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Canary in the mine
By Joe Bouchard
Published: 06/14/2010

Canary I have heard a few stories about my family’s past concerning the hazards of working in the anthracite coal mines of Eastern Pennsylvania. Clearly, miners faced many perils. Cave-ins, black lung, and poisonous gasses are just a few of these. Of course, these hazards are with the industry today. And while mining is not quite what it was in Dickson City in the 19th century, I cannot help to wonder if they used canaries in the mines. The image is evocative and iconic.

Just as in mining, past and present, not everyone would willingly work in corrections. Of course, there are different dangers in our filed. Prominent among these is the very real potential of being assaulted. Even though violence against staff is a reality, we always seek to mitigate this. Following our canary analogy we ask ourselves this: Can we employ a sort of canary in corrections? In other words, can we smell trouble before it impacts us?

There are four sorts of canaries that we can use in our facilities. They will work with varying degrees of effectiveness and are tempered by facility culture, shifting priorities, and application by individuals. They are, lone vigilance, shared observations, crime mapping, and technological canaries.

Lone vigilance is the entry level advanced warning mechanism. It is when one staff watches for events to unfold based on experience or a tip. An example of this is interception of an anticipated threatening note. However, one staff person’s watchfulness exists in a vacuum if the event is not reported or recorded.

This can shift quickly to shared observation when lone staff communicate finds. When the staff that discovers the threatening missive shares information with the chain of command, the concern expands and coordinated corrective action can be taken. Observations can take a multitude of paths. Unfortunately, we sometimes neglect to pass observations to different shifts, between distinct work areas, and to the institutional inspector. Other avenues on which to route information include the facility grape vines and to unofficial specialists such as those knowledgeable in security threat group patterns. Shared observations should not stop at the fence. Many lives have been saved in corrections because professionals send crucial information between facilities.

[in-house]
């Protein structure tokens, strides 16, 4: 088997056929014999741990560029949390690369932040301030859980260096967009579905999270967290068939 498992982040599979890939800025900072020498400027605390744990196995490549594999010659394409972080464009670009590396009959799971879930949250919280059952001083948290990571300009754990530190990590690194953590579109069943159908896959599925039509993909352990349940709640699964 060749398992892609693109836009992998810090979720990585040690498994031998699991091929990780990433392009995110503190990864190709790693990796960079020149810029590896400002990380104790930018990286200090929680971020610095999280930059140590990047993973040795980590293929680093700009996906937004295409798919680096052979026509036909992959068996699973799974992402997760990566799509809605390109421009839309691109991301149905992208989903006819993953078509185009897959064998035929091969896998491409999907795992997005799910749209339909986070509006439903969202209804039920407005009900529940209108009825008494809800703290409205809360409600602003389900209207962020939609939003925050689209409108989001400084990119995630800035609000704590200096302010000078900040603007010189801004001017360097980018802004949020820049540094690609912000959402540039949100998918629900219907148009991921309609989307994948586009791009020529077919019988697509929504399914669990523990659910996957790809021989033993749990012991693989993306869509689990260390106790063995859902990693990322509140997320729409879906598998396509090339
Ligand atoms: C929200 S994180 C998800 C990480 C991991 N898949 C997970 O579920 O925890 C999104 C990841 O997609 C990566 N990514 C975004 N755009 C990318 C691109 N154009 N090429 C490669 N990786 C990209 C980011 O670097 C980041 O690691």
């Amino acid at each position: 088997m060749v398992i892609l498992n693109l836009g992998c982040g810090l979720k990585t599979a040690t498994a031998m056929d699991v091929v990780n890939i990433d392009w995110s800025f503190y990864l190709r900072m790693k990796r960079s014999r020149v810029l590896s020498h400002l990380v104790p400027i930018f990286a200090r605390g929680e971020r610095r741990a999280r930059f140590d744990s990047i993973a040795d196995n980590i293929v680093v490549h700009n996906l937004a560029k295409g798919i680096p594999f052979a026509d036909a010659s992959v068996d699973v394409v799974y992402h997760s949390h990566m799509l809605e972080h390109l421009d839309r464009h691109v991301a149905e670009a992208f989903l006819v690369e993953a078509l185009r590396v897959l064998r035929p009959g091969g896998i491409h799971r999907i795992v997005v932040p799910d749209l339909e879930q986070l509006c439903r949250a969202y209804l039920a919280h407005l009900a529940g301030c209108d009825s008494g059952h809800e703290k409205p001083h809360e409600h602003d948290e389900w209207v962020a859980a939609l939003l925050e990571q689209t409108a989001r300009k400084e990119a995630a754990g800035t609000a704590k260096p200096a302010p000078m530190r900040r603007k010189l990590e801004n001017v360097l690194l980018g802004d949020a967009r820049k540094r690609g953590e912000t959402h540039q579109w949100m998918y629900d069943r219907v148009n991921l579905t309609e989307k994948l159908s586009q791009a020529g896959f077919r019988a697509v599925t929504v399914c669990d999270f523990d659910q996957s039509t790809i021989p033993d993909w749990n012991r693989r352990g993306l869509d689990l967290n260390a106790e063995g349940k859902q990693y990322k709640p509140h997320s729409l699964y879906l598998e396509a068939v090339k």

Crime mapping is more sophisticated example of corrections canaries. And it is much more proactive than the previous two steps. It is a system where specific sorts of events are recorded by date and location. One can think of old crime drama movies where a large city map is dotted with pins marking the location of crimes. In corrections, for example, contraband finds can be marked by date and locations by one color. In another color, assaults can be plotted, and so on with other offenses. Either manually or through available software, these events can be charted and analyzed for possible future occurrences.

Technology is a Pandora’s box on which a canary can perch. And the contents and utilities of the box change daily. One example of recently developed wizardry is the cell phone detector, an unobtrusive device that picks out the existence of cell phone signals. Of course, as detection technology advances, so, too does anti-detection technology. It is a strange, competitive dance in which canaries and anti-canaries react to one another.

Except for an unbelievably oblivious optimist, we can agree that no system is fail proof. Despite all of our best efforts, harm can come our way, no matter how many canaries we utilize. The mines of yesteryear in Lackawanna County had canaries. So, too should corrections. The combination of many sorts of safeguards increases our success rate in the pursuit of safety in our facilities.

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